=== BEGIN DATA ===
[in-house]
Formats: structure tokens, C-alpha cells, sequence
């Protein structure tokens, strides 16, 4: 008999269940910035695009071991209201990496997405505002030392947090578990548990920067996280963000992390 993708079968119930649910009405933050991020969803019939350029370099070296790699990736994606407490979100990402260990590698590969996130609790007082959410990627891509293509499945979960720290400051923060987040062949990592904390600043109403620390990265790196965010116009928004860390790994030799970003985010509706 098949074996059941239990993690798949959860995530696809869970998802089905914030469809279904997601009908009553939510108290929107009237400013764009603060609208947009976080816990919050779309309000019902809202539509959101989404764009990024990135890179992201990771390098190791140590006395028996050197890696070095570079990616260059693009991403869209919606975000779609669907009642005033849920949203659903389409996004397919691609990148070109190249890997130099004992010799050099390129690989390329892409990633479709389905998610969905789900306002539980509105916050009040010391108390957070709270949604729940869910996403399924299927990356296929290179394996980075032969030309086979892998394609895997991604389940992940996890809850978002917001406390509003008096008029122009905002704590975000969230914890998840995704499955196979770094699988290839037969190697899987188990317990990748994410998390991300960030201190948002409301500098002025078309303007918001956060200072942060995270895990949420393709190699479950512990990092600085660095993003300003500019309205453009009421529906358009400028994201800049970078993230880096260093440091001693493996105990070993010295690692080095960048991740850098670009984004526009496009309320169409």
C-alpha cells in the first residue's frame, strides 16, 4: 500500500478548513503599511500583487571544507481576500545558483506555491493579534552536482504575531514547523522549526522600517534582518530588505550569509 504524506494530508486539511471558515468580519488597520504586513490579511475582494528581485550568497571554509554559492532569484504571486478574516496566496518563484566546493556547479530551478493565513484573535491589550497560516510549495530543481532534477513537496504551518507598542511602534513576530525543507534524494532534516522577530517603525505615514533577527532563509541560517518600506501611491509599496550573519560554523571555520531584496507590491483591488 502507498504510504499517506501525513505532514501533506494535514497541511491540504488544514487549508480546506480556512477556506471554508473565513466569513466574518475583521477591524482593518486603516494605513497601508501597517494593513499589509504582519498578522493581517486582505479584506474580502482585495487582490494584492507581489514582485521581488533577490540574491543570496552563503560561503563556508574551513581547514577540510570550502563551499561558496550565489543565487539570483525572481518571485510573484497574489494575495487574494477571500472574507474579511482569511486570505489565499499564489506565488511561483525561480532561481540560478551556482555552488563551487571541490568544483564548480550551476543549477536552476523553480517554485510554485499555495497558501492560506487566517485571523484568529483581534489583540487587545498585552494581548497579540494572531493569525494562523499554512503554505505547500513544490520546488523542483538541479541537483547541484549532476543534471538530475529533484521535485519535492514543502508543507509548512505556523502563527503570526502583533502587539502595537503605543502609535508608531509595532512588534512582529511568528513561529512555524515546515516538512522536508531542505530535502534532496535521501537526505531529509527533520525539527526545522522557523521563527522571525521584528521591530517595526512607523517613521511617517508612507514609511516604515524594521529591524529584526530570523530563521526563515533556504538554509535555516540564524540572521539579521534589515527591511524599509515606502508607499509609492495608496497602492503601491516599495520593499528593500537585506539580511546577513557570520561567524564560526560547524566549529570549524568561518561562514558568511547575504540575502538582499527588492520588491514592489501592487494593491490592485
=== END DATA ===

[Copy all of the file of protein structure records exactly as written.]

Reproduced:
[in-house]
Formats: structure tokens, C-alpha cells, sequence
């Protein structure tokens, strides 16, 4: 008999269940910035695009071991209201990496997405505002030392947090578990548990920067996280963000992390 993708079968119930649910009405933050991020969803019939350029370099070296790699990736994606407490979100990402260990590698590969996130609790007082959410990627891509293509499945979960720290400051923060987040062949990592904390600043109403620390990265790196965010116009928004860390790994030799970003985010509706 098949074996059941239990993690798949959860995530696809869970998802089905914030469809279904997601009908009553939510108290929107009237400013764009603060609208947009976080816990919050779309309000019902809202539509959101989404764009990024990135890179992201990771390098190791140590006395028996050197890696070095570079990616260059693009991403869209919606975000779609669907009642005033849920949203659903389409996004397919691609990148070109190249890997130099004992010799050099390129690989390329892409990633479709389905998610969905789900306002539980509105916050009040010391108390957070709270949604729940869910996403399924299927990356296929290179394996980075032969030309086979892998394609895997991604389940992940996890809850978002917001406390509003008096008029122009905002704590975000969230914890998840995704499955196979770094699988290839037969190697899987188990317990990748994410998390991300960030201190948002409301500098002025078309303007918001956060200072942060995270895990949420393709190699479950512990990092600085660095993003300003500019309205453009009421529906358009400028994201800049970078993230880096260093440091001693493996105990070993010295690692080095960048991740850098670009984004526009496009309320169409």
C-alpha cells in the first residue's frame, strides 16, 4: 500500500478548513503599511500583487571544507481576500545558483506555491493579534552536482504575531514547523522549526522600517534582518530588505550569509 504524506494530508486539511471558515468580519488597520504586513490579511475582494528581485550568497571554509554559492532569484504571486478574516496566496518563484566546493556547479530551478493565513484573535491589550497560516510549495530543481532534477513537496504551518507598542511602534513576530525543507534524494532534516522577530517603525505615514533577527532563509541560517518600506501611491509599496550573519560554523571555520531584496507590491483591488 502507498504510504499517506501525513505532514501533506494535514497541511491540504488544514487549508480546506480556512477556506471554508473565513466569513466574518475583521477591524482593518486603516494605513497601508501597517494593513499589509504582519498578522493581517486582505479584506474580502482585495487582490494584492507581489514582485521581488533577490540574491543570496552563503560561503563556508574551513581547514577540510570550502563551499561558496550565489543565487539570483525572481518571485510573484497574489494575495487574494477571500472574507474579511482569511486570505489565499499564489506565488511561483525561480532561481540560478551556482555552488563551487571541490568544483564548480550551476543549477536552476523553480517554485510554485499555495497558501492560506487566517485571523484568529483581534489583540487587545498585552494581548497579540494572531493569525494562523499554512503554505505547500513544490520546488523542483538541479541537483547541484549532476543534471538530475529533484521535485519535492514543502508543507509548512505556523502563527503570526502583533502587539502595537503605543502609535508608531509595532512588534512582529511568528513561529512555524515546515516538512522536508531542505530535502534532496535521501537526505531529509527533520525539527526545522522557523521563527522571525521584528521591530517595526512607523517613521511617517508612507514609511516604515524594521529591524529584526530570523530563521526563515533556504538554509535555516540564524540572521539579521534589515527591511524599509515606502508607499509609492495608496497602492503601491516599495520593499528593500537585506539580511546577513557570520561567524564560526560547524566549529570549524568561518561562514558568511547575504540575502538582499527588492520588491514592489501592487494593491490592485